While House and Senate Republicans attempt to reopen specific federal agencies, Senate Democrats have formed a united block against what they call a “piecemeal” approach. Senate Majority Leader Harry Reid has slammed Republicans for trying to “cherry-pick” which parts of government to keep open. Never mind that Congress used to budget this way; it is also what the Senate Democrats agreed to unanimously just last week to keep open the nation’s “helium reserve.”
Yes, the U.S. has a “strategic” reserve of helium. For over a decade, Congress has tried to privatize and divest the government’s helium holdings, but a significant amount of helium is still held by the government. On Wednesday, President Obama signed into law continuing funding to maintain the government’s “strategic” helium reserve. The legislation was passed by the Senate unanimously last week, on the cusp of a government shutdown.
On Thursday, GOP Rep. Doc Hastings went to the House floor to urge Senate Democrats to approve funding for the entire Department of the Interior, which manages the helium reserve.
“Let’s not forget that one week ago today, Senate Democrat leader Harry Reid and the entire Senate unanimously approved a bill to keep the Federal Helium Reserve open and operating,” Hastings said. “Last night, the President finally signed this bill to prevent a helium shutdown into law. The helium program is part of the Interior Department, just like our national parks.”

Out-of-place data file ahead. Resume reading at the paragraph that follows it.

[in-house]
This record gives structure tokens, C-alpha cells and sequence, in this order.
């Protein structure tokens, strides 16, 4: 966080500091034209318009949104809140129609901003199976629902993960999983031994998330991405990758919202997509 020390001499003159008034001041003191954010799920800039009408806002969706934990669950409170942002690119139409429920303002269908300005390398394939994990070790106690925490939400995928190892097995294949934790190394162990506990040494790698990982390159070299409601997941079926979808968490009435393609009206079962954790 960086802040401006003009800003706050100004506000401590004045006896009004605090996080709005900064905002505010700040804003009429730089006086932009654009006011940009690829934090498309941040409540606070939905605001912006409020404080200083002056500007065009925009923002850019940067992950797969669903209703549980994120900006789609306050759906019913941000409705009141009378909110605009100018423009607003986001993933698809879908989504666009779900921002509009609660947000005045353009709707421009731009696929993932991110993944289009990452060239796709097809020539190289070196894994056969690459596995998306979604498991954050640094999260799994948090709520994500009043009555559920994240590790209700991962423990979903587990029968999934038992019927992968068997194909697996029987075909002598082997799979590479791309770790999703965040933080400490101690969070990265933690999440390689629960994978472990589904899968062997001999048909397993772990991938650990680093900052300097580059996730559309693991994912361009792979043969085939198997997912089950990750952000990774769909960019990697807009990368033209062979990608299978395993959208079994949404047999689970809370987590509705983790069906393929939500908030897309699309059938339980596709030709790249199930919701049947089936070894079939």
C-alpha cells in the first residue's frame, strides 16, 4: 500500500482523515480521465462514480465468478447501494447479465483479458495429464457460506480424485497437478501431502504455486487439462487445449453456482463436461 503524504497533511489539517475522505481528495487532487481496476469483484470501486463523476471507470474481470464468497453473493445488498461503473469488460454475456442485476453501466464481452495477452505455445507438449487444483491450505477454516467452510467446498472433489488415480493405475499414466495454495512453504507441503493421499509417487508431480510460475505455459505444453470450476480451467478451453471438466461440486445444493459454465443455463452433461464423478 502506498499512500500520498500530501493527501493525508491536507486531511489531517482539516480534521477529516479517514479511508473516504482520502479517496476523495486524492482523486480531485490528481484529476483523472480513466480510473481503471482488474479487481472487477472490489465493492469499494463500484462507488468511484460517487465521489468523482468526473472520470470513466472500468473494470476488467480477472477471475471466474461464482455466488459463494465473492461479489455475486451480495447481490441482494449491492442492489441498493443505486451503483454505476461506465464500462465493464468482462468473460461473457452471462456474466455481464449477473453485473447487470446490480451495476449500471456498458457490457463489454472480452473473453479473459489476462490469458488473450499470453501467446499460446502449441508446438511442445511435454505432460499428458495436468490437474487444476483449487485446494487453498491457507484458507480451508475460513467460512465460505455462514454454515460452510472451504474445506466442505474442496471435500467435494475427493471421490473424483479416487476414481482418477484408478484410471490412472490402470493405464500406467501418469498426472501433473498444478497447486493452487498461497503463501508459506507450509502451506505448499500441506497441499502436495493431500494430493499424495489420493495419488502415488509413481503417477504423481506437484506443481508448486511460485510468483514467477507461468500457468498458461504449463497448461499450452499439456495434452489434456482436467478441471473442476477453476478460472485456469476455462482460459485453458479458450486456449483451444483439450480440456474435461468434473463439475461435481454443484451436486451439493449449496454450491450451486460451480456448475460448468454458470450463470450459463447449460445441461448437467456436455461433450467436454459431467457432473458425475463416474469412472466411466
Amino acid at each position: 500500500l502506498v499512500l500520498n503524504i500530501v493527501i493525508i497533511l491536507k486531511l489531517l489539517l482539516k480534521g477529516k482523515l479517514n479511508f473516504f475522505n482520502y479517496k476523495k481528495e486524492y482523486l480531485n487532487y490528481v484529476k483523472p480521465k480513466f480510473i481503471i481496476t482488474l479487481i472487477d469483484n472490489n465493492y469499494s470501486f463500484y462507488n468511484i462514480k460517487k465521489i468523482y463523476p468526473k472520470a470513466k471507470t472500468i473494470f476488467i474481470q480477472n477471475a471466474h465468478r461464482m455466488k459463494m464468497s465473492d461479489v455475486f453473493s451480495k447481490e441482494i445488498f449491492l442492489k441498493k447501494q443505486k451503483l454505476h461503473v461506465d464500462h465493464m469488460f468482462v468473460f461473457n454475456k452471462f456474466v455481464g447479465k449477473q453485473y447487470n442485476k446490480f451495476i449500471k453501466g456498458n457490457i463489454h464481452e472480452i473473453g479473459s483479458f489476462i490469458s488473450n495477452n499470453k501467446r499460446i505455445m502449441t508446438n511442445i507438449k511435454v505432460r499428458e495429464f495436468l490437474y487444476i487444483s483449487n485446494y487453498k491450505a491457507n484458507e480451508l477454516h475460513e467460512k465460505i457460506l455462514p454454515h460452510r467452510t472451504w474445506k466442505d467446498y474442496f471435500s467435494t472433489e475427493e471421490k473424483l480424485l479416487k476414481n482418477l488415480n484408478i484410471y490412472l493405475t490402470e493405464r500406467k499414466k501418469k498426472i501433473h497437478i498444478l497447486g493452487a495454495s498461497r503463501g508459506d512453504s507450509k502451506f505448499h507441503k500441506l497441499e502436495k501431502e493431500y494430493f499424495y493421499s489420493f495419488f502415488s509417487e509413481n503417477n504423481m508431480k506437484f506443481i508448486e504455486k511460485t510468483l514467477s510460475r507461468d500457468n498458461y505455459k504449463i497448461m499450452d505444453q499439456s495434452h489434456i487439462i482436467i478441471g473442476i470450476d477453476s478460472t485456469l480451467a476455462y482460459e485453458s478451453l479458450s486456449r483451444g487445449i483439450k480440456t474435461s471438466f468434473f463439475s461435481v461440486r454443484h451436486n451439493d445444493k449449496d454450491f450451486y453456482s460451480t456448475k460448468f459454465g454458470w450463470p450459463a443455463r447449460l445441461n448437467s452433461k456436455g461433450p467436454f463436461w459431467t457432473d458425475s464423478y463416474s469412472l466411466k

“One has to ask,” Hastings continued, “[W]hy will the Senate pass and President Obama sign it into law a bill to specifically prevent the closure of the federal helium program, but then refuse to act on a bill to end the closure of over 400 national parks that are visited by millions of Americans?”
On the eve of the government shutdown, Senate Democrats also passed a “piecemeal” bill to ensure that the military is paid during any shutdown.
So, preserving the nation’s helium reserve is of vital national interest, but everything else in government is just “cherry-picking”, according to Senate Democrats. In other words, they were for a “piecemeal” approach before they were against it.